Twenty-third Sunday in Ordinary Time
First Reading: Ezekiel 33:7-9
We have security guards for a reason. If an attacker shows up and the security guard flees to save his own skin instead of warning the people he is responsible for guarding, then what use is he? In the ancient world, watchmen would patrol the walls of city a day and night, scanning the horizon for an enemy’s approach. If they disregarded their duty, the whole city would be in danger.
In this Sunday’s reading from Ezekiel, we find a repetition of the prophet’s original call (Ezek 3:17-19 parallels 33:7-9). God appointed him as a watchman, to warn the people of the “sword” of the Lord’s judgment. His job was to sound the alarm, to “blow the trumpet,” to warn the people to flee from the wrath of God. Even though God’s judgment falls on the sinful person for his or her sins, the watchman is responsible for warning them of the coming judgment.
Warning is a strange responsibility because it is by necessity occasional, meaning you only need to warn on rare occasion. This is why security work can be very difficult. The vast majority of days are humdrum, run-of-the-mill, monotonous, and safe days, where no serious threats show up. But a security guard, a watchman, is employed for those rare times when the stability and safety of a business, school, or other place, is in danger. It takes energy and commitment to keep alert during all the long night-time hours in order to be ready, if the need arise, to sound the alarm.
Blood on Whose Hands?
If the watchman does his job in the ancient city when an enemy is approaching and blows his trumpet loudly and clearly for all to hear, then he’s done his job and can then take up arms or flee for the hills with impunity. To anyone who fails to heed his warning, we can say, “his blood shall be on himself” (Ezek 33:5). But if the watchman fails in his duty and flees without warning others, he might live, but he will have committed a terrible sin. Many people could die because of his negligence. Their blood will be on his hands. In fact, the Lord tells Ezekiel that if he fails to be an alarm-sounding watchman to the wicked, “his blood I will require at your hand” (Ezek 33:8 ESV). However, if Ezekiel does his job, the Lord tells him, “you will have delivered your soul” (33:9 ESV).
A New Testament Word of Warning
We remember St. Paul for proclaiming the good news, but he also proclaimed some bad news: “the wrath of God is coming” (Col 3:6). Jesus himself warned of the coming wrath (Matt 3:7||Luke 3:7) and St. Paul picks up the theme repeatedly. Wrath comes upon the disobedient (Eph 5:6), the ungodly (Rom 1:18), and the wrongdoer (Rom 13:4). It is God’s vengeance (Rom 12:19), from which we hope to be saved (Rom 5:9; 1 Thess 5:9). Just like the sword of the Lord, which Ezekiel warned about, the wrath of God comes against those who reject him. Paul, as an evangelist, is a New Testament prophet, warning us about the coming wrath, the final judgment of God. He even alludes to Ezekiel’s vocabulary when he preaches in Macedonia. After his message is rejected at a synagogue, he says “Your blood be upon your heads! I am innocent. From now on I will go to the Gentiles” (Act 18:6 RSV). Paul also reflects on his responsibility to warn by saying, “Woe to me if I do not preach the gospel!” (1 Cor 9:16). He is a New Testament watchman, called by God to proclaim a warning of coming wrath, and the gospel message of deliverance.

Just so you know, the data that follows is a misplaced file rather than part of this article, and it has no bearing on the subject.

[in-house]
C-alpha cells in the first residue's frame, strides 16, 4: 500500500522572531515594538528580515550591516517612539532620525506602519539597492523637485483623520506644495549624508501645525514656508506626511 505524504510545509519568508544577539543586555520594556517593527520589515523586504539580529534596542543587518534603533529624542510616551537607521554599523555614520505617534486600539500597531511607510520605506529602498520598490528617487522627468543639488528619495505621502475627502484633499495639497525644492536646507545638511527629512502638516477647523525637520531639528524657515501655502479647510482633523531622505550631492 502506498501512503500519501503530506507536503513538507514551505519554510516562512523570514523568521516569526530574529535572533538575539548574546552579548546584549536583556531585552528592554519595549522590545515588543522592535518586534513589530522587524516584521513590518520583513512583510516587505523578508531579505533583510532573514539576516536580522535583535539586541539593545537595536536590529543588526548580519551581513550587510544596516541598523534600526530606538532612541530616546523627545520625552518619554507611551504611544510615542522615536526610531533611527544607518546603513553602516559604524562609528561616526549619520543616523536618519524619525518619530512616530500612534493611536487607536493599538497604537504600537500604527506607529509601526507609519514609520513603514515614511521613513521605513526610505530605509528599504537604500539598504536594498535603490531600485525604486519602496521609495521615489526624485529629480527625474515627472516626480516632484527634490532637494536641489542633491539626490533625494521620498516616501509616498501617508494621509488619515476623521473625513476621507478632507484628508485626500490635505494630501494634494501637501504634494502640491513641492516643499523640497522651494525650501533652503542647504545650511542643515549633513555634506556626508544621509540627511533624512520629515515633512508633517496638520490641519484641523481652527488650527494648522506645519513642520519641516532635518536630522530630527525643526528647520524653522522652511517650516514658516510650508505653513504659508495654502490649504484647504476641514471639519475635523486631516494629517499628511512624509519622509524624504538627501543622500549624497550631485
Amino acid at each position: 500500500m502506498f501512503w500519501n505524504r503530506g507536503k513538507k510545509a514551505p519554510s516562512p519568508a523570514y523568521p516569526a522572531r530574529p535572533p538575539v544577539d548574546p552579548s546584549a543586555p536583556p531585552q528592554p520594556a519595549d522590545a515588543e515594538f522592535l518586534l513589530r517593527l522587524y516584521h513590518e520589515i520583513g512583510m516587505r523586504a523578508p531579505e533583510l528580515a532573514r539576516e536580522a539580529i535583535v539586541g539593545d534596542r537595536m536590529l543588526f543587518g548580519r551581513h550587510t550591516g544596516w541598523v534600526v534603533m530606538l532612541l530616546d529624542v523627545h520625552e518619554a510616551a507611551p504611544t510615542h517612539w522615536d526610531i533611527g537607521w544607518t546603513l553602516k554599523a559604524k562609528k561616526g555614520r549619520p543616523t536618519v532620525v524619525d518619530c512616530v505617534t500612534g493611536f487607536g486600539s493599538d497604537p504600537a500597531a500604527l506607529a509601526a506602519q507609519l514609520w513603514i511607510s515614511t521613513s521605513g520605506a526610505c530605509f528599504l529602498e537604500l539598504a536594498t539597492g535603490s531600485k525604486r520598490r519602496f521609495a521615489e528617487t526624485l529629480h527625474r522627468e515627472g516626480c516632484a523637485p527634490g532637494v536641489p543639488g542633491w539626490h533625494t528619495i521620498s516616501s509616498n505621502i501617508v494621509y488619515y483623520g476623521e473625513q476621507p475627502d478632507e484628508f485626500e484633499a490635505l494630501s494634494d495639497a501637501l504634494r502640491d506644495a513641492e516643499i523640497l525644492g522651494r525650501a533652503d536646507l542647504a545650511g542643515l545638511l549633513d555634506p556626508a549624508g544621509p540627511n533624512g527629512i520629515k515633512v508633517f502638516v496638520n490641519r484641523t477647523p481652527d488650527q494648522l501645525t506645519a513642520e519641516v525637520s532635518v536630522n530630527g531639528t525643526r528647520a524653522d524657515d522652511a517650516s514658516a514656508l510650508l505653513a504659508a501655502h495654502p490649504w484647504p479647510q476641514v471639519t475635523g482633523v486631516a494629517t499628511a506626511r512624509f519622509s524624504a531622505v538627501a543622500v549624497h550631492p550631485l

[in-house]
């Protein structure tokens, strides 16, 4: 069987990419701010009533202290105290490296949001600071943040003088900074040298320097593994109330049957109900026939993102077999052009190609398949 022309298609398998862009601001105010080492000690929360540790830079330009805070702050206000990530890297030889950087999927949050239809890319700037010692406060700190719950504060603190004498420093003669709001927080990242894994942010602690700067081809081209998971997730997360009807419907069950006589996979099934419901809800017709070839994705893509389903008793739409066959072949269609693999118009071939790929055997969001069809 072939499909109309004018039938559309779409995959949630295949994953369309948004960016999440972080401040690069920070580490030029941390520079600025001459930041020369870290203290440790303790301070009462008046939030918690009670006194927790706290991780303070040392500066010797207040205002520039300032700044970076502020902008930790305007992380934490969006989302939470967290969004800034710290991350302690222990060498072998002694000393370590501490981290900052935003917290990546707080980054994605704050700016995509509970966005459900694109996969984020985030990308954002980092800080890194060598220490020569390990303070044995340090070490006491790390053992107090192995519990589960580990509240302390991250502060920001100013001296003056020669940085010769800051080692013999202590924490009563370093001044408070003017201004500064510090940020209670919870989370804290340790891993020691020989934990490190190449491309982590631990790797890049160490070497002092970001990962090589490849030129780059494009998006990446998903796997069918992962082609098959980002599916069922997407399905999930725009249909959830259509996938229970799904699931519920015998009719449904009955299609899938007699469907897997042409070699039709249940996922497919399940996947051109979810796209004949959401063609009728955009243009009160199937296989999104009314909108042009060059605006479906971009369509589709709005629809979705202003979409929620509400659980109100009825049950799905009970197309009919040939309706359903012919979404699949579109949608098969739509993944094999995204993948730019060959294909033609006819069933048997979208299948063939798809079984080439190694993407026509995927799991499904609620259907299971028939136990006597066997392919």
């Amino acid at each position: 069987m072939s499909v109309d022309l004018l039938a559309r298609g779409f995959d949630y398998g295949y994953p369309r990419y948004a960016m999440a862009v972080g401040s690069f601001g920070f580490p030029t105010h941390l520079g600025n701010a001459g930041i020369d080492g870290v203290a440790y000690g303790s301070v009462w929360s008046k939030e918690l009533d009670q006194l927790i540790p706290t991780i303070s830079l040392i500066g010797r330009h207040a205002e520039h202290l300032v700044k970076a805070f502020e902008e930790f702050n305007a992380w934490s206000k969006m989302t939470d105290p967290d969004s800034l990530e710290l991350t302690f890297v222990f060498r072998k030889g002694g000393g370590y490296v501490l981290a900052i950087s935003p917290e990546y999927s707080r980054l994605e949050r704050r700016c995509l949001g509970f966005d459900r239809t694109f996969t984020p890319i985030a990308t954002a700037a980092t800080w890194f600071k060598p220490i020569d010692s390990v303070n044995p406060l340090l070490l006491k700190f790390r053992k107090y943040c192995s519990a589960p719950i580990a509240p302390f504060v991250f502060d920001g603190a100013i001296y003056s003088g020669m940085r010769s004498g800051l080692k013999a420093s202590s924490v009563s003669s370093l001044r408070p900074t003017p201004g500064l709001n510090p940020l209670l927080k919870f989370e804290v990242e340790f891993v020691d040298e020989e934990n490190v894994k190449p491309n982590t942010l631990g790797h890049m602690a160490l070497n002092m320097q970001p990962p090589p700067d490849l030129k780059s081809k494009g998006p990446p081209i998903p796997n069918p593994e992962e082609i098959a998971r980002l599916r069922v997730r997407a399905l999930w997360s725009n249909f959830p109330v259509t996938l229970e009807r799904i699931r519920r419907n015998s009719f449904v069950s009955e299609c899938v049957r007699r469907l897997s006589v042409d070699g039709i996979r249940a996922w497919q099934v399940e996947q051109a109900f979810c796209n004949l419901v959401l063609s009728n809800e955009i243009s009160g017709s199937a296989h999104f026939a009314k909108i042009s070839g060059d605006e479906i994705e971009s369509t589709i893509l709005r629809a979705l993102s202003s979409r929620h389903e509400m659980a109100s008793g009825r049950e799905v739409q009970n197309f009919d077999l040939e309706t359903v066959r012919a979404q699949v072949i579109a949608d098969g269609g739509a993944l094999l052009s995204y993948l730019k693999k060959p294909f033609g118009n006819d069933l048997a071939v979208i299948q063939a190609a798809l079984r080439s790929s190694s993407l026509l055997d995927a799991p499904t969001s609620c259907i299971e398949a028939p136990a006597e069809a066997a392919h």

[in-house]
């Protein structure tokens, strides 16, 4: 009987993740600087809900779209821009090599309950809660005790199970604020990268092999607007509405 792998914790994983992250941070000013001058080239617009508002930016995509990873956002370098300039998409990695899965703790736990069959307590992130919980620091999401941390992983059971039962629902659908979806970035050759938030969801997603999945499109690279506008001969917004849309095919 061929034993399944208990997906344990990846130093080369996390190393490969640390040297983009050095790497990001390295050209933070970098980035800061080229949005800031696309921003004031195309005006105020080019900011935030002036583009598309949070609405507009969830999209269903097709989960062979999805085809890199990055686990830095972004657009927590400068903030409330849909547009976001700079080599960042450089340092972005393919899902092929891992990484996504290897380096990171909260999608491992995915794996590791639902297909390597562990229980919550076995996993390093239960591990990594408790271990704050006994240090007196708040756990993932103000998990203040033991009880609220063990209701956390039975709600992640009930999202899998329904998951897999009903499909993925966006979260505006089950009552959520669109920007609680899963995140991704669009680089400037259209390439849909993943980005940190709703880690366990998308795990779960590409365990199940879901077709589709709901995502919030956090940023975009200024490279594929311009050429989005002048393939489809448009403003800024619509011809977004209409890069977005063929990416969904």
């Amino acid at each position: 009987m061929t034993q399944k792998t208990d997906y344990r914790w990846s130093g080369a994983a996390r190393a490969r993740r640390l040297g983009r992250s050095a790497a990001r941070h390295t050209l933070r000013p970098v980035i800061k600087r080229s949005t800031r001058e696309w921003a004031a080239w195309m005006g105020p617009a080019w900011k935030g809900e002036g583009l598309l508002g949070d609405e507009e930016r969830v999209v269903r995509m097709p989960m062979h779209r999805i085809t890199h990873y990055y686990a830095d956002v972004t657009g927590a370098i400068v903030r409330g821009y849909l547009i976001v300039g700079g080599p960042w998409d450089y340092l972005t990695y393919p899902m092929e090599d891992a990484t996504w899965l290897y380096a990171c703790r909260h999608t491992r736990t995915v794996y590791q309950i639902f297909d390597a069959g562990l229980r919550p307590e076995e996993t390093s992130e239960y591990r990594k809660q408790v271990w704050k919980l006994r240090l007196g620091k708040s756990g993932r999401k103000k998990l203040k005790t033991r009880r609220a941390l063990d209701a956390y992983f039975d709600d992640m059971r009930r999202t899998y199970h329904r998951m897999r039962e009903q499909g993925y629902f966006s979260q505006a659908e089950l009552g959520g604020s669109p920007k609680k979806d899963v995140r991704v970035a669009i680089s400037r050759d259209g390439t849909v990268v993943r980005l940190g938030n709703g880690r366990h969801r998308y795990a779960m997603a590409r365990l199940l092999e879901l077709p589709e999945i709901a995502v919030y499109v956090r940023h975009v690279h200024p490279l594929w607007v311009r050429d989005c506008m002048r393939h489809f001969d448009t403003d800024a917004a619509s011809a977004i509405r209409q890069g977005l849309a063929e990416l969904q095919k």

Hearing and Speaking
You and I don’t have the national responsibility of a prophet like Ezekiel, or the foundational importance of an apostle like Paul, but we are responsible, as Christians, to proclaim the message of salvation, which includes a warning. In fact, Pope Francis reminds us that evangelizing is a “daily responsibility” (Evangelii Gaudium, sec. 127). He describes the personal evangelization which each of us can do: “In this preaching, which is always respectful and gentle, the first step is personal dialogue, when the other person speaks and shares his or her joys, hopes and concerns for loved ones, or so many other heartfelt needs. Only afterwards is it possible to bring up God’s word” (sec. 128). So proclaiming the Gospel need not be a passionate confrontation, but rather it can often be a delightful way of relating to a friend. We usually need to earn interpersonally the right to be heard before our word of warning and joy can have an effect.
The Sin of Silence
If we do not speak out against the injustices around us, we can find ourselves falling into what Pope Francis calls “comfortable and silent complicity” (sec. 211). He emphasizes that true faith cannot but speak out. It “always involves a deep desire to change the world, to transmit values, to leave this earth somehow better than we found it” (sec. 183). If we hide the light under a bushel basket, then no one can see it (see Matt 5:15). If we fail to speak, to blow the trumpet of warning, to announce both the wrath and the salvation of God, then we abdicate our duty as followers of Jesus. Exactly how to speak is a matter for deep consideration, debate and can be different depending on one’s personal calling and audience. One Protestant minister, D. T. Niles, put it nicely when he said that evangelism “is one beggar telling another beggar where to get food.” To not speak, to hide the light, to stay silent would be to let another person go hungry.
If we are to be good watchmen, good security guards, then our job is not just to turn tail and flee from danger, but to “go out to the highways and hedges” (Luke 14:23) and blow the trumpet, to sound the alarm, to bring the word “to the end of the earth” (Acts 1:8). Silence is not an option.